Thursday, 18 November 2021

No apologies are offered for the undiplomatic style of some of the articles on this blog.

Reasons are as follows.

Adam Smith said, “People of the same trade seldom meet together, even for merriment and diversion, but the conversation ends in a conspiracy against the publick, or in some contrivance to raise prices.”

To illustrate, doctors in the US are quite clearly not motivated for the most part by a desire to save lives or cure diseases: their main aim in life is to screw as much money out of those with health problems as possible. One of the strategies they use to further that aim is to limit the number of people who can train as doctors and limit the number of foreign doctors entering the country. Hence their “generous” salaries. See e.g. here and here.

This sort of skullduggery takes a slightly different form in economics, where one of the main aims of economists is to maintain the dignity of the profession, despite the obvious and grotesque incompetence of some of those at the top of the profession. The purpose of maintaining dignity is first that it tends to result in more pay for economists, and second, it gives economists more political clout. Ken Rogoff's campaign to impose austerity type policies, which will have resulted in millions being unemployed over the last ten years who need not have been unemployed is a classic example.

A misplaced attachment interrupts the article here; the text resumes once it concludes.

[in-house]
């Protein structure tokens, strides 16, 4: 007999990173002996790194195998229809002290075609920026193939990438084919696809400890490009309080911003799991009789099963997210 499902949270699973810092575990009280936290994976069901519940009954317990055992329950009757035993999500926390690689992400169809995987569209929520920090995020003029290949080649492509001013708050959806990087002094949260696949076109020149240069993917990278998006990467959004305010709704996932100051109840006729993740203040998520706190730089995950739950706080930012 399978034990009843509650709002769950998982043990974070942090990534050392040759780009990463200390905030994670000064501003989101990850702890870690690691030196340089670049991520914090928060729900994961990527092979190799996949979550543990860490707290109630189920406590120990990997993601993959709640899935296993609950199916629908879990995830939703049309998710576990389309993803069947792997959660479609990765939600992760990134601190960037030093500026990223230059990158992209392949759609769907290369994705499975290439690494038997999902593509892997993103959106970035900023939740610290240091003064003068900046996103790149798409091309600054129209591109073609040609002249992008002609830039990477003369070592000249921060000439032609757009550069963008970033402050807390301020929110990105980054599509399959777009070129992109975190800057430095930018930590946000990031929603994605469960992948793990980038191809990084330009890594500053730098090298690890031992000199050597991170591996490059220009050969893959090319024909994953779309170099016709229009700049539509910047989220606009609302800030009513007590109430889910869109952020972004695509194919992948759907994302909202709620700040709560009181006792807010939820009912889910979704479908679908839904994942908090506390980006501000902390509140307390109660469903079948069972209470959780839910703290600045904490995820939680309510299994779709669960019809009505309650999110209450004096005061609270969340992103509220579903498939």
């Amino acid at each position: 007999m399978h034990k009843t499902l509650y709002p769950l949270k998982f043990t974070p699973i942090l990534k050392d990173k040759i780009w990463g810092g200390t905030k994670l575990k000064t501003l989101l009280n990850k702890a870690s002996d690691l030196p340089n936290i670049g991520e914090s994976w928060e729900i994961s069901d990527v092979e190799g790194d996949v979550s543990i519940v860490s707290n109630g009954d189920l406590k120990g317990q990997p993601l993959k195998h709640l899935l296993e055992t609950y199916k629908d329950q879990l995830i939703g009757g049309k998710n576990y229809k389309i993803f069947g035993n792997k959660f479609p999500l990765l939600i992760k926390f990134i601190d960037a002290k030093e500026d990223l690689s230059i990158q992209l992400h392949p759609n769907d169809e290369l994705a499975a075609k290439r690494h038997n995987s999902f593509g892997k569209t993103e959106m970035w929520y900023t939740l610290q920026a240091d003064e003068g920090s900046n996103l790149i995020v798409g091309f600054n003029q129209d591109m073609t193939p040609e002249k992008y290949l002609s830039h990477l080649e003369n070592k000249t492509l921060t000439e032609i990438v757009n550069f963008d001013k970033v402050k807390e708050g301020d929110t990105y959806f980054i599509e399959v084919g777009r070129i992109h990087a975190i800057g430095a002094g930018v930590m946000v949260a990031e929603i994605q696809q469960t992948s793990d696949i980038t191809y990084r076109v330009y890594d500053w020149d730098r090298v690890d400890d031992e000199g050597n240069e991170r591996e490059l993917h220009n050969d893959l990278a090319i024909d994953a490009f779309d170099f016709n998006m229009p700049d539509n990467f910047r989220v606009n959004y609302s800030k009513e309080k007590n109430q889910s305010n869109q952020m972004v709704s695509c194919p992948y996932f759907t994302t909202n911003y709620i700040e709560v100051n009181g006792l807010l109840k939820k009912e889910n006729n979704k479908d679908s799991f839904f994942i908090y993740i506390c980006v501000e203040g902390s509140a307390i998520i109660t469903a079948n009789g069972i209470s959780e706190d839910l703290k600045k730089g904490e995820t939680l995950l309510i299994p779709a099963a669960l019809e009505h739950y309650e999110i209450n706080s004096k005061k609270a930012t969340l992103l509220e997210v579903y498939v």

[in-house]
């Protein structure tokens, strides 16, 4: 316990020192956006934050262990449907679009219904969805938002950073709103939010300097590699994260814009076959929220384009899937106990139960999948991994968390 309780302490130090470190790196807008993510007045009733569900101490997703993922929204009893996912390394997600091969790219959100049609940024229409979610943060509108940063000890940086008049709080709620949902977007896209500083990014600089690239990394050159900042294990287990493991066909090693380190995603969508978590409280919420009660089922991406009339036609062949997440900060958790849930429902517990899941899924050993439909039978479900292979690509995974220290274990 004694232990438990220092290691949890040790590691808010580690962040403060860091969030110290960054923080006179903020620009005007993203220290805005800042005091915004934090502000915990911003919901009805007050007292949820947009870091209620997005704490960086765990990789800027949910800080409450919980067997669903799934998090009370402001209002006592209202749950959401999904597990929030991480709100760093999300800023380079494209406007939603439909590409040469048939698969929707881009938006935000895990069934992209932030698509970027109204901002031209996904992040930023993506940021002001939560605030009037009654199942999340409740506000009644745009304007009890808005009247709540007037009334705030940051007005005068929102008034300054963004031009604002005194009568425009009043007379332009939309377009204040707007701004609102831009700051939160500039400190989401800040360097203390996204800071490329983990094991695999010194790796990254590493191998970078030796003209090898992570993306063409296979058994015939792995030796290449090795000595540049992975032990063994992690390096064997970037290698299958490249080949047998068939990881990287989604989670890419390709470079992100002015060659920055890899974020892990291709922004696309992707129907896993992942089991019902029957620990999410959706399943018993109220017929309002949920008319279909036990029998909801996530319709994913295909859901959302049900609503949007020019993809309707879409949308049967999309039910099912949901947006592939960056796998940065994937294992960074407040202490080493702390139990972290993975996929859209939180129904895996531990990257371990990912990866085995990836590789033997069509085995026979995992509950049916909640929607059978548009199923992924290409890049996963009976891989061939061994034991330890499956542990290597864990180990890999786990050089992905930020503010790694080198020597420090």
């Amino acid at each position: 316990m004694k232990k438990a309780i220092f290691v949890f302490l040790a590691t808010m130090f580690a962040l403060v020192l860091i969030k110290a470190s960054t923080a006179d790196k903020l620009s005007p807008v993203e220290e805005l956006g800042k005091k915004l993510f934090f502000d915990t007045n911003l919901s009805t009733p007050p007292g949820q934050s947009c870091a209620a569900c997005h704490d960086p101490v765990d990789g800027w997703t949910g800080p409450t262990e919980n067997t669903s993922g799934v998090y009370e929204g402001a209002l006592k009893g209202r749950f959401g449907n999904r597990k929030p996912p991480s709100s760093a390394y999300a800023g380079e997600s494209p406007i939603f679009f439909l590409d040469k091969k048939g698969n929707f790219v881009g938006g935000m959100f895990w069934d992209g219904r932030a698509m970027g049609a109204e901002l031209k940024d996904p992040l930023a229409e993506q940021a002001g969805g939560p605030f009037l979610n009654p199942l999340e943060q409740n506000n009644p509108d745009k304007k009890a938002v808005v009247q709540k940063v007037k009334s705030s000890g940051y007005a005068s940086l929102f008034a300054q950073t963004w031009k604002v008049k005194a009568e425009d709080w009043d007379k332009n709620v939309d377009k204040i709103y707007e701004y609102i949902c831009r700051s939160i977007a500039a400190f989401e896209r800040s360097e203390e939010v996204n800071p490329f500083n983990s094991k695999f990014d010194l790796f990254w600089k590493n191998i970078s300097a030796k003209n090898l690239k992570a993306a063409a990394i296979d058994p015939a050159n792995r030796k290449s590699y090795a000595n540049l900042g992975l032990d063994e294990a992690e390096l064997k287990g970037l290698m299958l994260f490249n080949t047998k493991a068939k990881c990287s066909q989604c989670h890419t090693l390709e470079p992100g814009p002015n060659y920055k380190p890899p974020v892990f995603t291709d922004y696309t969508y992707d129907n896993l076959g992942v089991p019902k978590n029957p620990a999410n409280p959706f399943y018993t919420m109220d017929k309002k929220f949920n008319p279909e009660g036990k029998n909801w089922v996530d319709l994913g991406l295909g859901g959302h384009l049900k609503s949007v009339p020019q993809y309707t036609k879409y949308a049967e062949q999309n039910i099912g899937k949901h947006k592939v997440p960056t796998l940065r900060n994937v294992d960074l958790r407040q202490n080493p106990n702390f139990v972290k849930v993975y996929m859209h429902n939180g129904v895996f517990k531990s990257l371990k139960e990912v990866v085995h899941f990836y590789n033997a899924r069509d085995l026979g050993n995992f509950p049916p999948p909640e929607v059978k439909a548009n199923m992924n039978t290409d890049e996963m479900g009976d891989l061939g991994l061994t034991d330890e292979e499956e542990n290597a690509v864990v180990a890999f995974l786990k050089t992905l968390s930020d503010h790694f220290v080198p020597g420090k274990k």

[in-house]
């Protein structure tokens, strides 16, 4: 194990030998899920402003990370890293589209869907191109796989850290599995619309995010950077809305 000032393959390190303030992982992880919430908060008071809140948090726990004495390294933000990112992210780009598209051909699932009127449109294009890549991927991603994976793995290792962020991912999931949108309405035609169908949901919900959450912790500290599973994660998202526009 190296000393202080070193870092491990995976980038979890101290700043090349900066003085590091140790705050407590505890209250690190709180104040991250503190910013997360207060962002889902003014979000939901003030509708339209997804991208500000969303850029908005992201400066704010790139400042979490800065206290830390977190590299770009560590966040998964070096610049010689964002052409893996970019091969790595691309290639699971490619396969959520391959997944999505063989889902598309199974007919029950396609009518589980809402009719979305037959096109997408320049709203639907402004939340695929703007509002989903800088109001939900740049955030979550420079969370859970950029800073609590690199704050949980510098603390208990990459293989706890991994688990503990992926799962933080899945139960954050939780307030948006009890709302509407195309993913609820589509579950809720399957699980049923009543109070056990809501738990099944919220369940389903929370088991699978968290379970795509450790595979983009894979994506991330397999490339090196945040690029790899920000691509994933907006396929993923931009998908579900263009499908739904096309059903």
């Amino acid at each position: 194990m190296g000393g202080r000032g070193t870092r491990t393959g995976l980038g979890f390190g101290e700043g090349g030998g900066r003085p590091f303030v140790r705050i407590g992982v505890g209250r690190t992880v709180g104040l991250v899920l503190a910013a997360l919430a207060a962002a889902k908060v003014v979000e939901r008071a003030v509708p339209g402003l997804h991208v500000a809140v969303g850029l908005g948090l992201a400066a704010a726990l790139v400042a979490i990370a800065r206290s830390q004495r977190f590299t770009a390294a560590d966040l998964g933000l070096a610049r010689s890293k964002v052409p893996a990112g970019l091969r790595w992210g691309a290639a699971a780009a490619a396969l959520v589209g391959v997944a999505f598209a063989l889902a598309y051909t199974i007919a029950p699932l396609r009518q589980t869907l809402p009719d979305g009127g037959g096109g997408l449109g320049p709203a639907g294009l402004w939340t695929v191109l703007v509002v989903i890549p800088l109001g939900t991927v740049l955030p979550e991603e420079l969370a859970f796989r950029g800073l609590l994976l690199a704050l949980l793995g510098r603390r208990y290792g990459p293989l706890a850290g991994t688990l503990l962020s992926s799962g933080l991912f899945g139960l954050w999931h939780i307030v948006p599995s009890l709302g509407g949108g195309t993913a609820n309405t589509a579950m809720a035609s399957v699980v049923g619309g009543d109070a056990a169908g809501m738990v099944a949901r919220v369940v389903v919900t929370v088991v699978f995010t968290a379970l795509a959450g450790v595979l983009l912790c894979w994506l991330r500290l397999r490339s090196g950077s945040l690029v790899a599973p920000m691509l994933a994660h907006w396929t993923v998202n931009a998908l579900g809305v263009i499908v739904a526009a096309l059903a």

In other words even where one or more economists know perfectly well that economist X is a complete pillock, they will never actually say so. The furthest they typically go is to say something like “I disagree ever so slightly with your third para.”

The net result is that incompetents get to to the top.

In contrast, I am not a member of the profession, and can thus perform the useful service (as indeed do others) of calling a pillock a pillock. I make no apologies for doing so.

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